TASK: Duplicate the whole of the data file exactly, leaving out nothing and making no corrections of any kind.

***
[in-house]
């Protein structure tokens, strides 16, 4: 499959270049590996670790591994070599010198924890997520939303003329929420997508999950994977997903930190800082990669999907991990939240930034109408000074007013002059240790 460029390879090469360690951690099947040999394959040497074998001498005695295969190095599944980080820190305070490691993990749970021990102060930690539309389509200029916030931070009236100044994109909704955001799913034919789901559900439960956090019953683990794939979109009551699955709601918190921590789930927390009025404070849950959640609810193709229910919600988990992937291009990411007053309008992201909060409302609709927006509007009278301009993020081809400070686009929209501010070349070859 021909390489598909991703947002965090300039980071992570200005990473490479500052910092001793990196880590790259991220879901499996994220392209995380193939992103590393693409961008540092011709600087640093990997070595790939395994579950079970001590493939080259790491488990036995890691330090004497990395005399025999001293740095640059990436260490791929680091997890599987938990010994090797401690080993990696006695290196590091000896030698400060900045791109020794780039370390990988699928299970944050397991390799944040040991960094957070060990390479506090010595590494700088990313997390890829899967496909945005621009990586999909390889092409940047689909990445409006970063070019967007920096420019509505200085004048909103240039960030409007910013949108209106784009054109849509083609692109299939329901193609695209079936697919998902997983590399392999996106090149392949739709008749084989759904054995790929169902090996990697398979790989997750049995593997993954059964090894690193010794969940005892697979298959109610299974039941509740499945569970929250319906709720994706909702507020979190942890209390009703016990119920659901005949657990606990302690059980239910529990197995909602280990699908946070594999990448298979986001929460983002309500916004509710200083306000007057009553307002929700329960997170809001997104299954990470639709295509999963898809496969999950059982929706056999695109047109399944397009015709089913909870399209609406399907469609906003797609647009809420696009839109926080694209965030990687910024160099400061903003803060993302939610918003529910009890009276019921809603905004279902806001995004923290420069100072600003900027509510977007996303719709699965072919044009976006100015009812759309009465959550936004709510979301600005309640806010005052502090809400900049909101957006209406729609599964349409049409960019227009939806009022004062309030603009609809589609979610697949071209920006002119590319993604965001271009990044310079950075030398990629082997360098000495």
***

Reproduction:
[in-house]
């Protein structure tokens, strides 16, 4: 499959270049590996670790591994070599010198924890997520939303003329929420997508999950994977997903930190800082990669999907991990939240930034109408000074007013002059240790 460029390879090469360690951690099947040999394959040497074998001498005695295969190095599944980080820190305070490691993990749970021990102060930690539309389509200029916030931070009236100044994109909704955001799913034919789901559900439960956090019953683990794939979109009551699955709601918190921590789930927390009025404070849950959640609810193709229910919600988990992937291009990411007053309008992201909060409302609709927006509007009278301009993020081809400070686009929209501010070349070859 021909390489598909991703947002965090300039980071992570200005990473490479500052910092001793990196880590790259991220879901499996994220392209995380193939992103590393693409961008540092011709600087640093990997070595790939395994579950079970001590493939080259790491488990036995890691330090004497990395005399025999001293740095640059990436260490791929680091997890599987938990010994090797401690080993990696006695290196590091000896030698400060900045791109020794780039370390990988699928299970944050397991390799944040040991960094957070060990390479506090010595590494700088990313997390890829899967496909945005621009990586999909390889092409940047689909990445409006970063070019967007920096420019509505200085004048909103240039960030409007910013949108209106784009054109849509083609692109299939329901193609695209079936697919998902997983590399392999996106090149392949739709008749084989759904054995790929169902090996990697398979790989997750049995593997993954059964090894690193010794969940005892697979298959109610299974039941509740499945569970929250319906709720994706909702507020979190942890209390009703016990119920659901005949657990606990302690059980239910529990197995909602280990699908946070594999990448298979986001929460983002309500916004509710200083306000007057009553307002929700329960997170809001997104299954990470639709295509999963898809496969999950059982929706056999695109047109399944397009015709089913909870399209609406399907469609906003797609647009809420696009839109926080694209965030990687910024160099400061903003803060993302939610918003529910009890009276019921809603905004279902806001995004923290420069100072600003900027509510977007996303719709699965072919044009976006100015009812759309009465959550936004709510979301600005309640806010005052502090809400900049909101957006209406729609599964349409049409960019227009939806009022004062309030603009609809589609979610697949071209920006002119590319993604965001271009990044310079950075030398990629082997360098000495």